My husband and I are working through the ongoing process of balancing a ‘mixed marriage’ lifestyle. It’s something I’d like to write about extensively, and I’m tentatively planning on pitching an article to a ‘real’ publication. That said, I’m not an expert, but I am very lucky to have a supportive spouse. Most of our arguments are touched with humor. The following is an excerpt from a real Google Chat conversation…


Altus:
so, but we’re agreed that we tell the children nothing of your heathen ways and raise them as rigid secular humanists?

Wren:
lol
what’s a rigid secular humanist?
and what if they want to celebrate yule and imbolc?
imbolc is fun, you leave stuff outside to get blessed, and then you eat bread and butter. or cheese.

Altus:
you’re going to raise them to believe in fairies aren’t you

Wren:
no…
“if you don’t clean your room, the bad fairies will live in it and hide your toys! bad fairies love a messy room!”
:-D

Altus:
you get to field the 2am ‘The bad faries are trying to steal my liver’ or whatever then

Wren:
lol

 

There you have it. All things are possible, with just a little laughter.

Magic 101

I am new to this tradition.

There, it’s been said. I’ve only been a practicing pagan for about 19 months. Before that, I was sad and lost, before that I tried to be Catholic, and before that, I was Catholic. I went through the Goddess experimentation phase when I was about 12, doing some divination and trying to think about deity in terms of sheity, but I won’t take the cop-out that many newish pagans do and say, “I think I always was Pagan, I just never knew…” Nope. I was raised Catholic, though I do remember I had a disconcerting (to the Sunday school teachers, anyway) tendency to stare at the flame of a candle during prayer and think of it as the Holy Spirit.

I digress. Still, I’m coming to my pagan and magical practice with little background in such things. I’ve read tarot for years, but always thought of it as a tool for contacting one’s own subconscious, not as a magical connection with the divine.

Things are changing, though, and I’m starting to implement more magical practices into my domestic routine. I’ve set up a kitchen altar, I’ve made a place for Brighid on my creative work table, and I’m starting to think about creating household holiday/High Day traditions. I’m also, yes, starting to think a few years down the road, when we may have wee druids joining the family—if the wee ones are interested in religion, of course—and how I’ll want to work the old ways into our family life.

And it all boils down to this: I’m not sure where to start.

I’ll be more specific. I recently fell in love with Pagan Soccer Mom Kris Bradley’s idea of a blessing bowl, a magical object used to charge and, well, bless items that need some divine lovin’. I passed the idea on to a druid-friend who is already a mother, she loved the idea as well, and we’ve been hunting the perfect bowl ever since.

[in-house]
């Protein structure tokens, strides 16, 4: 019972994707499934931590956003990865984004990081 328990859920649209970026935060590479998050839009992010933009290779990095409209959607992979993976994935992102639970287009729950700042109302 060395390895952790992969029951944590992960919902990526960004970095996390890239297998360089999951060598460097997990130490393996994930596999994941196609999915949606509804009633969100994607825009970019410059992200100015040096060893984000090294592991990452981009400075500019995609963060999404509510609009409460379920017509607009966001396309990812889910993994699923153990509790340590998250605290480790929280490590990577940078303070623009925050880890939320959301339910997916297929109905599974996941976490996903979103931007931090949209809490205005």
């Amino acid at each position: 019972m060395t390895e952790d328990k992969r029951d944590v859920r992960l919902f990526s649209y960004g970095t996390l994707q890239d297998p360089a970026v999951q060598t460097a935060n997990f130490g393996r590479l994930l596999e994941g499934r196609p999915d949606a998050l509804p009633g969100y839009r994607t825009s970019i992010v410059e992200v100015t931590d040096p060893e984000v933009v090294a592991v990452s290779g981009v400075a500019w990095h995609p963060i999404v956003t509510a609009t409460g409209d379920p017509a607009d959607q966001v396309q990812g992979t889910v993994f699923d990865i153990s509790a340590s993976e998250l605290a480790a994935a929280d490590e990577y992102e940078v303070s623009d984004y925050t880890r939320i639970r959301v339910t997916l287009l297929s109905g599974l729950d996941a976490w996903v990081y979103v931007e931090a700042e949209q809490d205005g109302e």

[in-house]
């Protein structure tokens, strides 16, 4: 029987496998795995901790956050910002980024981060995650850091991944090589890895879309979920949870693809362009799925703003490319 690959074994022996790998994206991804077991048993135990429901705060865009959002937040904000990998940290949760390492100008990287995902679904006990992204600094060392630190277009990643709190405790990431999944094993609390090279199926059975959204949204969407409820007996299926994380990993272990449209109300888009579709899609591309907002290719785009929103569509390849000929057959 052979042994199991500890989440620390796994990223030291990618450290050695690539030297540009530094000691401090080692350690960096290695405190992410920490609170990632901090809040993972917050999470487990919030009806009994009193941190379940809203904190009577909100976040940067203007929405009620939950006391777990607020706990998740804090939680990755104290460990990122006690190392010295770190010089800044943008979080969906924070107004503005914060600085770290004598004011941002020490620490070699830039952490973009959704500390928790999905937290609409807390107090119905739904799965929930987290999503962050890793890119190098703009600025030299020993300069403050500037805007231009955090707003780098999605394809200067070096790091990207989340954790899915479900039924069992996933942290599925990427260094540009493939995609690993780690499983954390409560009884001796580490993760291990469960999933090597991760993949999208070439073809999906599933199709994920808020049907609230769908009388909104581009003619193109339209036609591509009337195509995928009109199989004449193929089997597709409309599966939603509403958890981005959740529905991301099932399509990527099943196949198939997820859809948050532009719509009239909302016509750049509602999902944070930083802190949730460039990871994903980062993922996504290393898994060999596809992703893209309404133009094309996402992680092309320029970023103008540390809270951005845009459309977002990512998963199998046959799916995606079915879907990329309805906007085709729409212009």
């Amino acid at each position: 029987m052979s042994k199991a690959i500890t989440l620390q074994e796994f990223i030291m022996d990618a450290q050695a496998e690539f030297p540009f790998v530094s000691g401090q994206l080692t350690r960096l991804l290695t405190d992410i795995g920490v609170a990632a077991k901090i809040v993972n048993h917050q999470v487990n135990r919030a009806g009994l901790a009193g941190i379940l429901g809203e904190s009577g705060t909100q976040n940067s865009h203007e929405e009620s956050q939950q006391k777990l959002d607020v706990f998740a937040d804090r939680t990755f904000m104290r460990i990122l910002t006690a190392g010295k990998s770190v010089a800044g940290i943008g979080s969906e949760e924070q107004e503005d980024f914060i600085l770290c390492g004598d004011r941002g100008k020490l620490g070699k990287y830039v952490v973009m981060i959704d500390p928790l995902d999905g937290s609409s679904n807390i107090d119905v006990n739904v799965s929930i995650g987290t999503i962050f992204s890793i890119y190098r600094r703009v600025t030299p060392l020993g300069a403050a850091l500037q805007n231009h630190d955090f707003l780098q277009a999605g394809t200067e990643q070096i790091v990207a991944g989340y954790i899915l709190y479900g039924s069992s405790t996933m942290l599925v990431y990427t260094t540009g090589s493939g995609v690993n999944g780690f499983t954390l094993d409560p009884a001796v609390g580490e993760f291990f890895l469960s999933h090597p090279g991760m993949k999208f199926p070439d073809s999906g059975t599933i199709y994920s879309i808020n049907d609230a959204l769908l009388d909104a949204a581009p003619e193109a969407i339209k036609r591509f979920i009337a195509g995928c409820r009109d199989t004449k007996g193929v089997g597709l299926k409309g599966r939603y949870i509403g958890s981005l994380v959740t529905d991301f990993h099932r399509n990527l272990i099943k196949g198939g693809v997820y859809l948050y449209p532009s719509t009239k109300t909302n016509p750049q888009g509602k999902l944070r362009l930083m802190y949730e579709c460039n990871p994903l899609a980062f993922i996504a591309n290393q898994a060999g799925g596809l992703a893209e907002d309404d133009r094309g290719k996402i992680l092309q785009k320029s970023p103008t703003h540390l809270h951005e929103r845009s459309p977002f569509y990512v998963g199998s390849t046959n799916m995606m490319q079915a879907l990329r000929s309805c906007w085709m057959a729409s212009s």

I never found a perfect bowl, but I did find a good bowl, brown on the outside with a green lotus pattern on the inside. (And pretty bowls never go to waste in our house. They’re always full of fresh fruit, vegetables, bits of my wire projects, or being used to hold keys and sunglasses.)

I brought it home, washed it semi-ceremoniously, then said, “Er… now what? It doesn’t feel special.”

Of course it’s not. It’s a bowl I bought at TJMaxx. There’s nothing special about it. Kris Bradley’s bowl became special over time and use. I’m willfully starting a tradition from scratch. I don’t have a full ritual on my calendar until next week’s druid moon, and I have no specific rite to make sacred this bowl.

This is where Magic 101 comes in: I wish I had some reliable, handy magical cookbook, with general recipes for blessings and charging and protecting, and an encyclopedia of “ingredients” at the back. I wish I had a great-grandmother’s grimoire or commonplace book or anything to give me somewhere to start. But even my great-grandparents were so far removed from their Ozark and Appalachian roots that they would have had no help to give. Our family folklore is long since lost to time.

I know I’m trying to skip to the end, to have knowledge handed to me on a platter. The real answer is to start that book, to keep a journal with what I do now to bless or charge or protect, to experiment with ingredients and develop my own encyclopedia. But that won’t make my wish come true until I’m grey-haired and handing the thing on to my granddaughter.

I suppose I’m generating the raw material. Because I didn’t know what to do, I improvised: I took the bowl, put it on my altar, and put into items I know (can feel) are already blessed or charged: my beat up old triskele necklace,  a piece of quartz that lives on my altar, my bit of the maypole cloth, my brat bhríde, a couple of holey stones, my Manannán mac Lir necklace. I figure the bowl will pick up some good energy from my daily time at my altar, and those already special items will leak some of their good vibes into the bowl.

DSCN1620

It seemed as good a place to start as any. I guess I should write it down.

But I could use some guidance all the same: How do you all know what to do? Do you, as I did, just do what feels right? And, the big question, do you know of a great book that will help me start working some magic?